Quick Tips for Backyard Barbecues
The fish are jumpin’. The cotton is high. And there are 40 pounds of charcoal stashed in your garage. Summertime, for a lot of us, means thick steaks and juicy burgers edged with crisp char, deeply burnished chicken and sizzling racks of ribs. Oh, man... Is it time to eat yet?
Backyard Barbecue Playlist
- Sly & The Family Stone, “Hot Fun In The Summertime”
- The Beach Boys, “Good Vibrations”
- Bruce Springsteen, “Glory Days”
- Jimmy Buffet, “Margaritaville”
- Creedence Clearwater Revival, “Down On The Corner”
- Otis Redding, “The Dock Of The Bay”
- The Doobie Brothers, “Black Water”
- Bob Marley, “Stir It Up”
- Sam Cook, “Having A Party”
- Booker T. & The MG’s, “Green Onions”
Backyard Barbecue Tips
Charcoal or gas?
Charcoal grills are cheaper, more interactive, burn hotter (for a nice deep brown sear) and give your food great natural smoky flavor. And don’t forget the thrill most guys get setting stuff on fire. The reasons to use gas can pretty much be summed up in one word: convenience.
Hey, you don’t want to be running around all night. Keep all your barbecue stuff together. Do as much as you can ahead of time. Yeah, and assemble everything you’ll need, including a clean platter.
Know your grill.
Its cool spots and hot spots. Those gorgeous char marks come from knowing your grill’s hottest sections. On that note...
Noooooo, not the fork.
Tongs are the ticket when you barbecue. Turning your food with a fork lets the juices escape, so unless you like the taste of shoe leather...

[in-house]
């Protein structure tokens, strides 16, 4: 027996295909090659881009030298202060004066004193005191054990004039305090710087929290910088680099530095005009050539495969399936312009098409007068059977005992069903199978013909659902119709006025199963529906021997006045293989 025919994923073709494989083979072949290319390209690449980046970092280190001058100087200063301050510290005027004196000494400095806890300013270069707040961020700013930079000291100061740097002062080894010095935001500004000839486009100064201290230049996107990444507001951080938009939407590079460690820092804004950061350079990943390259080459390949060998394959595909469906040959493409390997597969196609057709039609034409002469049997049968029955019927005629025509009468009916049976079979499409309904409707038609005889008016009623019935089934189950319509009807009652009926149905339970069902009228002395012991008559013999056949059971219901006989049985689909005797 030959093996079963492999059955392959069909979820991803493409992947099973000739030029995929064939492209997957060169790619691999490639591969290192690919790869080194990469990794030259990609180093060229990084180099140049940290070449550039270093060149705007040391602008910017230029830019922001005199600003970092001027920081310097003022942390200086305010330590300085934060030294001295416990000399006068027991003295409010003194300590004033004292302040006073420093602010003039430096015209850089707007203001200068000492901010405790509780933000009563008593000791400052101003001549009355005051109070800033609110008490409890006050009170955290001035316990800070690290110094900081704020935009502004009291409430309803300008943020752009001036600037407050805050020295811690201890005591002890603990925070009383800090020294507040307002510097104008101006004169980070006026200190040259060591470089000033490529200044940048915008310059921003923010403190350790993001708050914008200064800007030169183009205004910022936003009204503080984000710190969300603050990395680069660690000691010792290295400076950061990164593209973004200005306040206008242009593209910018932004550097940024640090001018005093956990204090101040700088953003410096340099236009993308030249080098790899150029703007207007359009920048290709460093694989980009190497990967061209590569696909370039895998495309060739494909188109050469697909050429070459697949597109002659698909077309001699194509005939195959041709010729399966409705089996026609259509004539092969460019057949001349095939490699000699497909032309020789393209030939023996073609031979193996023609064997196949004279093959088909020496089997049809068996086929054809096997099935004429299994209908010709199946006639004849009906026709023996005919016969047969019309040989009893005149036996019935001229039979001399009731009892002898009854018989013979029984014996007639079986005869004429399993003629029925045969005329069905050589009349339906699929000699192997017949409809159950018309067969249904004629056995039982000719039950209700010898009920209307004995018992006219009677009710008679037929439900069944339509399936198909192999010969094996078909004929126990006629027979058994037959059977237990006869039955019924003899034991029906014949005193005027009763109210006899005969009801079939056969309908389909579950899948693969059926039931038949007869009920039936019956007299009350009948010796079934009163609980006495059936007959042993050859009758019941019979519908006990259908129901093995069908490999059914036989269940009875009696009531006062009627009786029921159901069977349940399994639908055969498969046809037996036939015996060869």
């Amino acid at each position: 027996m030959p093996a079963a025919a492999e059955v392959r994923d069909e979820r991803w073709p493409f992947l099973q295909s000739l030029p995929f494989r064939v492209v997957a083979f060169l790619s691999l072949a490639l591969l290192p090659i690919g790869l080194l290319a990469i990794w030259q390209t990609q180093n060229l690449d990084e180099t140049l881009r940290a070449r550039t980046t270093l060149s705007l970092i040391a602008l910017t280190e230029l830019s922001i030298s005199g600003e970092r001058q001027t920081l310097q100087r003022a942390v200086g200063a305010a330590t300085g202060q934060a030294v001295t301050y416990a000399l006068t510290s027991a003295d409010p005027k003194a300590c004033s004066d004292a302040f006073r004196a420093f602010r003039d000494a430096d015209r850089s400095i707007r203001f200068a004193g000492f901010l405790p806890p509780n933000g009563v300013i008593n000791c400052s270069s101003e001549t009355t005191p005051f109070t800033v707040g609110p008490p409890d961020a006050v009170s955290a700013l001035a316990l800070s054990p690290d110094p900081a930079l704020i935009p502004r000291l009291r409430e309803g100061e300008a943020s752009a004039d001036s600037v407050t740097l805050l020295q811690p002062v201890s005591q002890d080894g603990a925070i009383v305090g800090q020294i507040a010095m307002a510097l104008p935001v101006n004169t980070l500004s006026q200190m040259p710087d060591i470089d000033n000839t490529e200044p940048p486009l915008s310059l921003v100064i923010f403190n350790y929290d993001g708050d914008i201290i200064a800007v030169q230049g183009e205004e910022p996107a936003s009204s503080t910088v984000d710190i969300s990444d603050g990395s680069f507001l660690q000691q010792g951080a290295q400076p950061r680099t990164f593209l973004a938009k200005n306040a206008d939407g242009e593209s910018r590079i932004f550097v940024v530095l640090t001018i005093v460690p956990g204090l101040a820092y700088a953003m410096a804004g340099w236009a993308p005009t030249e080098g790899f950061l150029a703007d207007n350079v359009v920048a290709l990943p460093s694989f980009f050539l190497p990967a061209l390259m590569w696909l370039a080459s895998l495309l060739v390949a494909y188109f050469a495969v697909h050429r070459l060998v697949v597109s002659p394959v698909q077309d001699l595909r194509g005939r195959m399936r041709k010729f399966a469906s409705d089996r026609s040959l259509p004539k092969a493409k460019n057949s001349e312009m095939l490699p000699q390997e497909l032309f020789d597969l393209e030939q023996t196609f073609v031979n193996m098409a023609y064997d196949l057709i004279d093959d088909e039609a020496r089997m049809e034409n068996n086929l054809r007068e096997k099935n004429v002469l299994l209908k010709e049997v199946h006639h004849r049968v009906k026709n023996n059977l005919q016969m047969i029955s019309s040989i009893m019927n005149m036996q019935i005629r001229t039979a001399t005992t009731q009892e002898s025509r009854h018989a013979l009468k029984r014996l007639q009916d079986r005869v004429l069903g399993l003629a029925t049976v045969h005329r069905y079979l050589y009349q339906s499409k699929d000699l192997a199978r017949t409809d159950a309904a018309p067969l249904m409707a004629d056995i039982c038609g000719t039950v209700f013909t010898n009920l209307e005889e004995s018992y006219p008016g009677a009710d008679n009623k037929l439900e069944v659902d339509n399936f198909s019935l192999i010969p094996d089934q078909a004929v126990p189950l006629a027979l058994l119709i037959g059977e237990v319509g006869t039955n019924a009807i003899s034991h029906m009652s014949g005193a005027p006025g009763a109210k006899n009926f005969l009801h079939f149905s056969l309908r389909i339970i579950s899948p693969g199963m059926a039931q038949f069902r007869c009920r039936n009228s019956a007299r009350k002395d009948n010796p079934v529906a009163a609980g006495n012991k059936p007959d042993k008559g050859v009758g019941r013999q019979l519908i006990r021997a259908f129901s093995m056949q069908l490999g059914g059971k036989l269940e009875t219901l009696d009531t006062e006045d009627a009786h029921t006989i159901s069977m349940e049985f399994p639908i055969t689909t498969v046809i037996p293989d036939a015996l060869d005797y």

And while we’re talking no-nos.
Never toss ice-cold meat on the grill—it reduces your grill’s temperature and prevents those tasty juices from getting seared in. Meat needs about an hour out of the fridge. Uh-huh, a whole hour.
Who doesn’t love food on a stick?
Soak wooden kabob sticks in cold water for at least 30 minutes to prevent scorching. Wipe metal skewers with a piece of paper towel dipped in cooking oil so food won’t stick. Or skewer meat and seafood on sprigs of fresh rosemary, cinnamon sticks or lemongrass stalks.
An American tragedy: saucing too early.
Don’t slather on the barbecue sauce until the last few moments of grilling. Most barbecue sauces contain sugar, which will burn if you put it on too early.
Decorating tip from famous TV BBQ guy.
Candles. Candles everywhere. On the patio. On the table. Even floating in the pool.
No muss, no fuss.
Use those large freezer bags for marinating. Throw in your food, your marinade, seal it up and give it a little shake. Leave the bag in the fridge, shaking it occasionally, until you’re ready to cook.
Fun with charcoal.
Lay sweet potatoes, onions and corn in the husk directly on the coals. Roast, turning with tongs, until the skins are black. Scrape off the burned stuff and enjoy the sweet, smoky veggie inside. Or toss in a handful of fresh hard-stemmed herbs (rosemary, thyme and sage) or some whole garlic cloves.